Musical genres and their subgenres have really been getting out of control the last few years. I know you’re probably saying, “Mr. Review guy, you are always using them. So, what gives man?” Yes, I do use them to try and help the reader grab a sense of what the band sounds like if they have never heard them before. I will be one of the first to admit that all these labels are a bit much.
Let’s look at a new band on the scene named Monuments. They just released their debut album entitled “Gnosis”. I’ve seen this band labeled as UK tech metal, djent and progressive metal. I’m not even sure that djent is truly a genre and tech metal wasn’t in my genre to English cross reference dictionary. So, I think that progressive metal is a fairly accurate term for this band when compared to other similar bands.
This album has been a very long time coming for various reasons. The band released a three track EP in 2010 entitled We Are the Foundation which featured lead singers Neema Askari and Greg Pope. The band began working on their full length debut album and both singers left the band in late 2011. That left and the band recorded and entire album with no vocals. Matt Rose, formerly of The Qemists, was recruited and he added his vocals to the already completed tracks.
The results are pretty amazing to me. There are two of the three EP songs on here: “Admit Defeat” and “The Uncollective”. I will admit that I am not familiar with the two prior vocalists, so I can’t compare and contrast Rose’s style with theirs. What I can do is evaluate Rose’s vocals on these tracks and I think he fits like a glove. I think too much fuss is being made over the difference in his style on the songs that are on here that were also on the EP. Rose’s vocals show depth and range and a level of believability.
The album opens with “Admit Defeat”, which was on the EP, and it doesn’t take long for the listener to pick up on the fact that this is something quite special. Founder and guitarist John Browne, who briefly played guitar in the band Periphery, has a unique style of playing and his riffing really compliments the vocals of Rose. Rose can mix it up between screaming and an almost falsetto type of singing at times and make it all sound believable in his delivery.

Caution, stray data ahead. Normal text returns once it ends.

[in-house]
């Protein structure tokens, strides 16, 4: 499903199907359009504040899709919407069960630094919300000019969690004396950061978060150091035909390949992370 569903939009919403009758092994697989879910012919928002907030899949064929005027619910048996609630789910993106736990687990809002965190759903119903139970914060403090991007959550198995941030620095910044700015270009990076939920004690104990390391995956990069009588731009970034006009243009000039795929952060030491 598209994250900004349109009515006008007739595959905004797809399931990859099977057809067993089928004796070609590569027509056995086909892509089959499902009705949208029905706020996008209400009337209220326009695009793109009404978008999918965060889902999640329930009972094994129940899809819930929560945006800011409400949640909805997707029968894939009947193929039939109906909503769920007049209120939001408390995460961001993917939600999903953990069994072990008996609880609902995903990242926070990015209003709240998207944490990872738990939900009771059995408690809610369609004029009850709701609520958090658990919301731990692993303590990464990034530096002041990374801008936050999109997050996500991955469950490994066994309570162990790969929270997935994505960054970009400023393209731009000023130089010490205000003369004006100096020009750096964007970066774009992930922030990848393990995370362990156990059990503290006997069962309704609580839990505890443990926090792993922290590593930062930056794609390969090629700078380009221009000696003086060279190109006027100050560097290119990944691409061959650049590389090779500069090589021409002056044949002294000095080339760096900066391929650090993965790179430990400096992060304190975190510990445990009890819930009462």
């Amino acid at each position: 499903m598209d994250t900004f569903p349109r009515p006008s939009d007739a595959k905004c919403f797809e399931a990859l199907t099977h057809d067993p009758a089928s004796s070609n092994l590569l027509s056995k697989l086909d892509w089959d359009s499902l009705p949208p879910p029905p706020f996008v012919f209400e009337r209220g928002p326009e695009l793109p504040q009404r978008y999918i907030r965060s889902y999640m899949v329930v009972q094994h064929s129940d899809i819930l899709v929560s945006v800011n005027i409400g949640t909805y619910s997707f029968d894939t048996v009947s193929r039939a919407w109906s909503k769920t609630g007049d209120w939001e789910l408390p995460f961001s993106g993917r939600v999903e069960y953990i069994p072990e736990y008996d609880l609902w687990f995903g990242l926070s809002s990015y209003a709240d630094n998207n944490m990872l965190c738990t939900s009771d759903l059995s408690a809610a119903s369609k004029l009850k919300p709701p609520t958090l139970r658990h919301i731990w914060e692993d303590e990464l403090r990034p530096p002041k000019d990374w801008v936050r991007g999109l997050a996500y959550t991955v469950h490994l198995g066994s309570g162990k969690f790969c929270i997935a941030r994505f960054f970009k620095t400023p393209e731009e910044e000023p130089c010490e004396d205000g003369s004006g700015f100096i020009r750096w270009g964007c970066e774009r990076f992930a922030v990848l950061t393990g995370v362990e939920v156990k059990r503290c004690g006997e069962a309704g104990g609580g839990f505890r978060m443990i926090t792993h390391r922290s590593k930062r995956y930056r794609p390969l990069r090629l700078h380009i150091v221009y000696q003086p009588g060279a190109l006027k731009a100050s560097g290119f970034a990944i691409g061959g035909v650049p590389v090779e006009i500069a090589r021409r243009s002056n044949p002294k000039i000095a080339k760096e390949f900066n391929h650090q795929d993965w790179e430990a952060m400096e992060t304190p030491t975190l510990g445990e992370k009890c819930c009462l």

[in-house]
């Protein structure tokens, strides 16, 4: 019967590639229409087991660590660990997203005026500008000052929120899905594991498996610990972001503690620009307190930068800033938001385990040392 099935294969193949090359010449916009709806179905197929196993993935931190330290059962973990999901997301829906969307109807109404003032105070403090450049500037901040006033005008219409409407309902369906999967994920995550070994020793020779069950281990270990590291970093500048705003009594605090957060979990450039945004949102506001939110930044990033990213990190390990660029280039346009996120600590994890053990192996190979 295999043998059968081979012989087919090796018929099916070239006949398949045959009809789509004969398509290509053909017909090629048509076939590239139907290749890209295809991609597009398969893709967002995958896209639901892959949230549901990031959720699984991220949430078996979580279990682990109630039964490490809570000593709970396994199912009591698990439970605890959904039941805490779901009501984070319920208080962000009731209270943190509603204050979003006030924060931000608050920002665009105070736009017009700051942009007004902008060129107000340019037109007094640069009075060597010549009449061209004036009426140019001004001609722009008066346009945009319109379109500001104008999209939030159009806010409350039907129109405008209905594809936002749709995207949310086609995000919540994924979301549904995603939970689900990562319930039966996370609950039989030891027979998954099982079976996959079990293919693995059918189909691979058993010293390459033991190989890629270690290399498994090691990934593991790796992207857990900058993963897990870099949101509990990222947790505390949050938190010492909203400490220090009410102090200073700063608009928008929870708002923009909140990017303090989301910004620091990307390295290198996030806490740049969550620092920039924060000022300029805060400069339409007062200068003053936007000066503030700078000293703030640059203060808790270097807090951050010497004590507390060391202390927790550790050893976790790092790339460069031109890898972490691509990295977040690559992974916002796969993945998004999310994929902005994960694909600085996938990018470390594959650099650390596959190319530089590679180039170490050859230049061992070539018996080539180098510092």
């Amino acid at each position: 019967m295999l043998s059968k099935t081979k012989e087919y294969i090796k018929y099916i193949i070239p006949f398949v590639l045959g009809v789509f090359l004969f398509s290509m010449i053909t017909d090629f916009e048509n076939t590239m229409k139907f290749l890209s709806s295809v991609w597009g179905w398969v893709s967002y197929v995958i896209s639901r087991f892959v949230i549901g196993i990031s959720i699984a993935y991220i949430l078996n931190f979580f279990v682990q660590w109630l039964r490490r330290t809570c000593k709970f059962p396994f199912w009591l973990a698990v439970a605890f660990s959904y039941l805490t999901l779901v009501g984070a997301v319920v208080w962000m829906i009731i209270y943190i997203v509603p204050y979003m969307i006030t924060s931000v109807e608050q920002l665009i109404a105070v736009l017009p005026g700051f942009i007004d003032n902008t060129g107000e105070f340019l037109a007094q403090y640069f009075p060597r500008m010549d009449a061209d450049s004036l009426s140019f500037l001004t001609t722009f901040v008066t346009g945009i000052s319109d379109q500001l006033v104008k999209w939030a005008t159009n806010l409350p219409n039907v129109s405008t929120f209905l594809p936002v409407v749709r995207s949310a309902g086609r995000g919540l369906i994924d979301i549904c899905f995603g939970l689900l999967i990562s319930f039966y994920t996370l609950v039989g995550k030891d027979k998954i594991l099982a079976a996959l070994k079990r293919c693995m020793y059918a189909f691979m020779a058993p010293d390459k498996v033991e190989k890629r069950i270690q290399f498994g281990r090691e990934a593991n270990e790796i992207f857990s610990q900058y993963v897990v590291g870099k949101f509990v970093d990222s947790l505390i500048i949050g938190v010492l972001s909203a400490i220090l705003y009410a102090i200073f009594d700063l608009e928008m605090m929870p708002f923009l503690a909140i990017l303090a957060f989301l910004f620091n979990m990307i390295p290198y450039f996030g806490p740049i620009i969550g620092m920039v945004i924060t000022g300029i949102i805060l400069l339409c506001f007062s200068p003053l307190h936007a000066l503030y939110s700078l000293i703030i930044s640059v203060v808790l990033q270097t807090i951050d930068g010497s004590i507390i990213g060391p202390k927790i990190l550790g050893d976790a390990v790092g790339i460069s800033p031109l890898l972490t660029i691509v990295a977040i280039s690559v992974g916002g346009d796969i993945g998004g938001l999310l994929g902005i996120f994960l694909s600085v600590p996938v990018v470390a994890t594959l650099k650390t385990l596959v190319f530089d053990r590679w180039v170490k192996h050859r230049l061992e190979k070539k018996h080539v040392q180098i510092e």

“Degenerate” is a bit heavier of a selection. I think that any doubts on Rose taking over as vocalist can be dismissed after listening to this song. The guy displays his range throughout the song and even his spoken word insertion is really cool. “97% Static” is a big some with an even bigger chorus. This would definitely be a great song to perform live. There’s a bit of a breakdown towards the end where the guitar parts become the focal point and they are so rich and full and it’s easy to get lost in the musicianship at that point.
“Regenerate” starts off with a few simple cords being played and it builds and gets bigger and more complex as the bass, drums and other guitar join in and form a full on assault. Rose then joins in to make bring all the elements together bouncing between his growls and clean vocals. The album closes with “Denial” which features a vocal appearance from Spencer Sotelo of Periphery. It’s no coincidence of the ties between the two bands as guitarist John Browne was asked to join Periphery as a permanent member after touring with them.
Overall, this is a really solid album from beginning to end. Yes, some tracks are stronger than others, but I really don’t think they are any “filler” songs. A tip of the hat has to go to drummer Mike Malyan who is a beast on this album. He provides a solid backbeat for these songs and is very impressive with his attack on the skins. The musicianship on the album is far beyond the amount of time that these guys have been playing together. I was really surprised with how tight and cohesive of a unit they truly are.
If you are into bands that fall into the djent stylings or if you are into the progressive type of metal bands then this is right down your musical alley. I do recommend listening to the album more than once before passing judgment on it. There’s a lot there to sink in and one listen just won’t do. This is definitely a band to keep your eye and ears on as the year progresses.